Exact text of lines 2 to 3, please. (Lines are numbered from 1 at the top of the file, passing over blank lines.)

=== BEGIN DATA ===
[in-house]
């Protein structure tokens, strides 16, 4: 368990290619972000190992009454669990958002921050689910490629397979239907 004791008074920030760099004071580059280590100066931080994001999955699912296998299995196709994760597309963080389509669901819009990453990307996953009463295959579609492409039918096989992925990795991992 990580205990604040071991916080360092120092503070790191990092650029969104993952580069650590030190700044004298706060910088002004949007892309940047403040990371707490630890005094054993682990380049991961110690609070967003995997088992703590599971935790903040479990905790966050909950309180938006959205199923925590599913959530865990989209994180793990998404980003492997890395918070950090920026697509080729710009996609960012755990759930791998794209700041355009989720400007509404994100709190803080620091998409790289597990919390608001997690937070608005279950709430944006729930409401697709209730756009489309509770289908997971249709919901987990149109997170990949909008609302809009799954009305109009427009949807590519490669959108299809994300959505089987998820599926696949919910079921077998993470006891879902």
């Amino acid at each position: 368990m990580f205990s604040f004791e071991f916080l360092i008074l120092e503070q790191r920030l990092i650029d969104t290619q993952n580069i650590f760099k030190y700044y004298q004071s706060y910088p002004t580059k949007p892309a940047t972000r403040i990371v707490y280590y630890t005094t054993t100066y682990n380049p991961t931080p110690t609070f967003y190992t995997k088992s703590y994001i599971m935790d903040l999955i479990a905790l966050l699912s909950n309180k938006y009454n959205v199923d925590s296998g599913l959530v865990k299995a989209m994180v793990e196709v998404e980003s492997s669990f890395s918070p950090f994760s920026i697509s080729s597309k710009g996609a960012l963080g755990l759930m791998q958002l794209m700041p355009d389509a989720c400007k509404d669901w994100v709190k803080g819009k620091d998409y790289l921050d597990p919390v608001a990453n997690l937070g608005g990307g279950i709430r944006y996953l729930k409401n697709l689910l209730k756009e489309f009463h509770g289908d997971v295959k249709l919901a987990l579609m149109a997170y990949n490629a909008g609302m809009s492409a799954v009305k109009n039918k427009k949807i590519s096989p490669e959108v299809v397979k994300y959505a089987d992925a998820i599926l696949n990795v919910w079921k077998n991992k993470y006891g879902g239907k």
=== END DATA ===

């Protein structure tokens, strides 16, 4: 368990290619972000190992009454669990958002921050689910490629397979239907 004791008074920030760099004071580059280590100066931080994001999955699912296998299995196709994760597309963080389509669901819009990453990307996953009463295959579609492409039918096989992925990795991992 990580205990604040071991916080360092120092503070790191990092650029969104993952580069650590030190700044004298706060910088002004949007892309940047403040990371707490630890005094054993682990380049991961110690609070967003995997088992703590599971935790903040479990905790966050909950309180938006959205199923925590599913959530865990989209994180793990998404980003492997890395918070950090920026697509080729710009996609960012755990759930791998794209700041355009989720400007509404994100709190803080620091998409790289597990919390608001997690937070608005279950709430944006729930409401697709209730756009489309509770289908997971249709919901987990149109997170990949909008609302809009799954009305109009427009949807590519490669959108299809994300959505089987998820599926696949919910079921077998993470006891879902």
């Amino acid at each position: 368990m990580f205990s604040f004791e071991f916080l360092i008074l120092e503070q790191r920030l990092i650029d969104t290619q993952n580069i650590f760099k030190y700044y004298q004071s706060y910088p002004t580059k949007p892309a940047t972000r403040i990371v707490y280590y630890t005094t054993t100066y682990n380049p991961t931080p110690t609070f967003y190992t995997k088992s703590y994001i599971m935790d903040l999955i479990a905790l966050l699912s909950n309180k938006y009454n959205v199923d925590s296998g599913l959530v865990k299995a989209m994180v793990e196709v998404e980003s492997s669990f890395s918070p950090f994760s920026i697509s080729s597309k710009g996609a960012l963080g755990l759930m791998q958002l794209m700041p355009d389509a989720c400007k509404d669901w994100v709190k803080g819009k620091d998409y790289l921050d597990p919390v608001a990453n997690l937070g608005g990307g279950i709430r944006y996953l729930k409401n697709l689910l209730k756009e489309f009463h509770g289908d997971v295959k249709l919901a987990l579609m149109a997170y990949n490629a909008g609302m809009s492409a799954v009305k109009n039918k427009k949807i590519s096989p490669e959108v299809v397979k994300y959505a089987d992925a998820i599926l696949n990795v919910w079921k077998n991992k993470y006891g879902g239907k």